I talked to her previous owner, who (upon learning of the car crash at my house) suggested it may have been shock.  Edith was pretty close to the fence, so the noise and activity could have caused her to have a stroke.  The previous owner offered to give me another bunny for free as a replacement… which is so lovely.

I will have to make sure I keep my bunnies, especially my new ones, away from the fence.  I doubt that another car will crash through the fence, yet should it happen… I don’t want to lose another little one.

Meet Edith, our latest addition to the Homestead

According to the British Rabbit Council, a British Giant rabbit needs to exhibit certain qualities in order to be recognised as a true British Giant.  I am starting to question whether my bunnies are true British Giants.  On Friday I bought a new rabbit to be a companion for Roger.  Her name is Edith, and she is a young British Giant who I bought from a Breeder in the Channel area of Tassie.  The person I bought her from appears to be very knowledgeable on the subject of British Giants and gave me the name of another breeder in the city who I could use in the future.  When this seller came over to my home, she remarked that by bunnies are quite small compared to her rabbits.  This has me a little concerned…. Maybe my bunnies are not pure British Giants!


Edith is a lovely little bunny.  She is apparently coloured Agouti… a colour which I don’t think is compatible with the British Giant standards.  As well as this, she also has a much thinner face than my other bunnies.  To be honest, I am worried that my rabbits are not British Giants… either that, or Edith isn’t really a pure British Giant.  I have looked at photos of British Giants and my bunnies match those images, yet mine are apparently undersized for true British Giants.  I know it doesn’t matter in the grand scheme of the universe, yet it does matter as I bought (what I thought were) British Giants, and I have been selling them as such too.  I don’t want to mislead people.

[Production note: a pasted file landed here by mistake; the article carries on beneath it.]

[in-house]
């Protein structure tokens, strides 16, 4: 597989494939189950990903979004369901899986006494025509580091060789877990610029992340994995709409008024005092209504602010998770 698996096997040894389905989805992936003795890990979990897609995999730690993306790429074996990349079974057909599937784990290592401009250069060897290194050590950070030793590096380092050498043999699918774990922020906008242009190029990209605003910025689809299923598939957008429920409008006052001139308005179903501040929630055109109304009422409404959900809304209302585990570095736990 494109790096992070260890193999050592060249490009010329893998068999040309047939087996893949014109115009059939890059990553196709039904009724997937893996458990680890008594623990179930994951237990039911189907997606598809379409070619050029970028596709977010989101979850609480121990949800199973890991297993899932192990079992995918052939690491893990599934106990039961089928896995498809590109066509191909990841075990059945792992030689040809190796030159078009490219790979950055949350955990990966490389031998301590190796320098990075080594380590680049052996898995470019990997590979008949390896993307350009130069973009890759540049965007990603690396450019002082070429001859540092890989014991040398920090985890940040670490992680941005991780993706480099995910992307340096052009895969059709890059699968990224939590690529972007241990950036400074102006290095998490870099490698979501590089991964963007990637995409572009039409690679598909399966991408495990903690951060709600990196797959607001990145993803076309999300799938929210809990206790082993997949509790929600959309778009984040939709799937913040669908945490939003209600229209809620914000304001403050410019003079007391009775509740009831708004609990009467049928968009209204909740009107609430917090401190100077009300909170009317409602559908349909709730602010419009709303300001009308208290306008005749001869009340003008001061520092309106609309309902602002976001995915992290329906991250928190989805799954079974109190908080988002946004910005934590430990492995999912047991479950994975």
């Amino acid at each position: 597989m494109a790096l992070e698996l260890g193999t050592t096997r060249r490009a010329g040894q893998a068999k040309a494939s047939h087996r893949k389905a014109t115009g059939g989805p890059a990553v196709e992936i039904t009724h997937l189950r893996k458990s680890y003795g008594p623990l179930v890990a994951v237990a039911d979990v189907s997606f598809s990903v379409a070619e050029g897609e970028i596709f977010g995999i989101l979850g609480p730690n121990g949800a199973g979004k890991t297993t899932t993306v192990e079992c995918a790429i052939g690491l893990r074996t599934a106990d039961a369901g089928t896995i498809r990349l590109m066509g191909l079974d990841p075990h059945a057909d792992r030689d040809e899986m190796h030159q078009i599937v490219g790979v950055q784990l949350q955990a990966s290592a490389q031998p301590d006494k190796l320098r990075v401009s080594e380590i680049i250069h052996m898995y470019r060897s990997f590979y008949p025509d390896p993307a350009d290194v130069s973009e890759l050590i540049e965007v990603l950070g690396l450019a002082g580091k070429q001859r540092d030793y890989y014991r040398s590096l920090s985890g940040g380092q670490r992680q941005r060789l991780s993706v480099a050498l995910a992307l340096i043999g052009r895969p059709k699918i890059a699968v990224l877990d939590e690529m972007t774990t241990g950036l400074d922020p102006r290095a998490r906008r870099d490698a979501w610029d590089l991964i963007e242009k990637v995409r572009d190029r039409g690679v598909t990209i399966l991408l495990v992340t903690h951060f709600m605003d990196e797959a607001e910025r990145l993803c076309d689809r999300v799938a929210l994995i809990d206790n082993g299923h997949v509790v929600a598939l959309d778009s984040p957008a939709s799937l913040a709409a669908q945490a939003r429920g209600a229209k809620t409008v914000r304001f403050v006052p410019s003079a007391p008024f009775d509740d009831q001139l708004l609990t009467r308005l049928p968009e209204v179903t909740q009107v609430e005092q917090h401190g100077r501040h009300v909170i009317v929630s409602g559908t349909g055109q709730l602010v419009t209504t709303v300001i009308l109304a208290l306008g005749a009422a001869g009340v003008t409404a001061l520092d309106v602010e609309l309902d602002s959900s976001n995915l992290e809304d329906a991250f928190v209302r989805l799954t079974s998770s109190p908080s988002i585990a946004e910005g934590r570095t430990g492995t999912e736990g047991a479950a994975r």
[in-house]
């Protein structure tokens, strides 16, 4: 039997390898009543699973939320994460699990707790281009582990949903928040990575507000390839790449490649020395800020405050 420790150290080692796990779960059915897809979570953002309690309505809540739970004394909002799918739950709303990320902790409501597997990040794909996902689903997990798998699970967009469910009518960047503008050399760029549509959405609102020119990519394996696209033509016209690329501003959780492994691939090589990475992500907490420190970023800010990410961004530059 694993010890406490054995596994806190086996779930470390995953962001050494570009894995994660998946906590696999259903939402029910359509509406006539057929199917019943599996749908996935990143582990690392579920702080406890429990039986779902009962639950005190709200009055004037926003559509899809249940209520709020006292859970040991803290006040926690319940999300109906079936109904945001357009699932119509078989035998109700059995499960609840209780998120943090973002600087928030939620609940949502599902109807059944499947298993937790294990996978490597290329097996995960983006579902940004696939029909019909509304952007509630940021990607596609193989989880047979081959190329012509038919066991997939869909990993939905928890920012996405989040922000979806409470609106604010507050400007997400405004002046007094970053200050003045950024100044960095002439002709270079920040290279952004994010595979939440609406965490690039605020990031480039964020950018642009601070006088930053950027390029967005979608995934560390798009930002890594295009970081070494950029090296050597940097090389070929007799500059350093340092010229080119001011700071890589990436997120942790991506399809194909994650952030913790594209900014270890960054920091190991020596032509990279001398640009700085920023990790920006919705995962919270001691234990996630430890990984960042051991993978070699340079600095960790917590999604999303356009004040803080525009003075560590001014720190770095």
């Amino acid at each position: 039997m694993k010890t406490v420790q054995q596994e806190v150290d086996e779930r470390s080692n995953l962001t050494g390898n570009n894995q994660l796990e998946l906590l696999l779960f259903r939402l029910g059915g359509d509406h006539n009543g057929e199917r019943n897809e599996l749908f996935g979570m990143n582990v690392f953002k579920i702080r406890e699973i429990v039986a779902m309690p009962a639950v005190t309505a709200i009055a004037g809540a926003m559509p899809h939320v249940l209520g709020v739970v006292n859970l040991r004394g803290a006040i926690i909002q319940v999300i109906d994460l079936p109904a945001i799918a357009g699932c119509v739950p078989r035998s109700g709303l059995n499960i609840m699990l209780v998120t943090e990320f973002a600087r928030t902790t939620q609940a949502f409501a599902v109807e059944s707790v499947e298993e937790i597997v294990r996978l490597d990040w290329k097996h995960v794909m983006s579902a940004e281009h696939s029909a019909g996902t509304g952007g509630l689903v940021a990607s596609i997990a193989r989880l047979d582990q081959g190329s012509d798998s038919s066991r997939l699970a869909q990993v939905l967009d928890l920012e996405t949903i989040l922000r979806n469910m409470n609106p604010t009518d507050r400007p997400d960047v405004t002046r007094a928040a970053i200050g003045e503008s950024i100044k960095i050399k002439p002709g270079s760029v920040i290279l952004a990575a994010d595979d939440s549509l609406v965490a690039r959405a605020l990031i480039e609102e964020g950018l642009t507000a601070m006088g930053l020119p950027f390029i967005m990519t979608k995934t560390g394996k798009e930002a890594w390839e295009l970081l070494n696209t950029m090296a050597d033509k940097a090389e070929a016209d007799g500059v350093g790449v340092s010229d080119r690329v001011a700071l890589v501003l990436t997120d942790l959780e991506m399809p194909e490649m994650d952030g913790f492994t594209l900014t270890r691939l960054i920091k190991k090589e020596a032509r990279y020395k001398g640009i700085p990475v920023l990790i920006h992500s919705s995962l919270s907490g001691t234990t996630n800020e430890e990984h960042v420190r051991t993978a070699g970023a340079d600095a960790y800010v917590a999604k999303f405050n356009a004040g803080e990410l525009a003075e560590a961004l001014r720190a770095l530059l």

Regardless, Edith appears to be a very lovely little bunny.  She is a little shy, yet that is understandable as she just met us.  I will have to take some time to pat her in order for her to become more familiar with people.  I don’t think it will be till next Spring before she is old enough to breed… which is perfect as I am getting close to the end of the breeding season.  I am considering getting one more litter from Marylin before the end of Summer… yet I am not sure.  Having lost 80% of the last litter, and 100% of every other litter she had last year, I am thinking that it might be better if she took a break.


Dealing with an injured bunny – Reality of homesteading

With great sadness I had to put the injured bunny down yesterday.  I could see that her back foot was dislocated, and I had hoped (despite my last post mentioning I would put her down) that it wasn’t as bad as I thought and she would recover.  On Sunday I could see that she was lethargic and suffering so I knew I had to make the decision to put her down.


Rather than risk an error by using other methods (such as an axe, broken neck, or the knife), I chose to shoot her with my .22 rifle.  I was not happy that this was the only option for me, yet it had to be done for the sake of mercy.

This is the reality of homesteading… that the animals in your care can become injured and you will have to deal with the results.  If you (or someone in your house) can’t deal with killing an animal for mercy then homesteading might not be the way for you.

After butchering her, I started thinking that maybe I could take some of it for my own consumption…. Kitty wouldn’t eat the meat, so I did think about taking the heart and liver for myself.  After examining the organs, I could tell that things were not all good.  Her liver wasn’t the right, dark red, colour.  I suspect that the bunny had blood poisoning… I don’t know if this could be passed to me, and I don’t want to find out the hard way.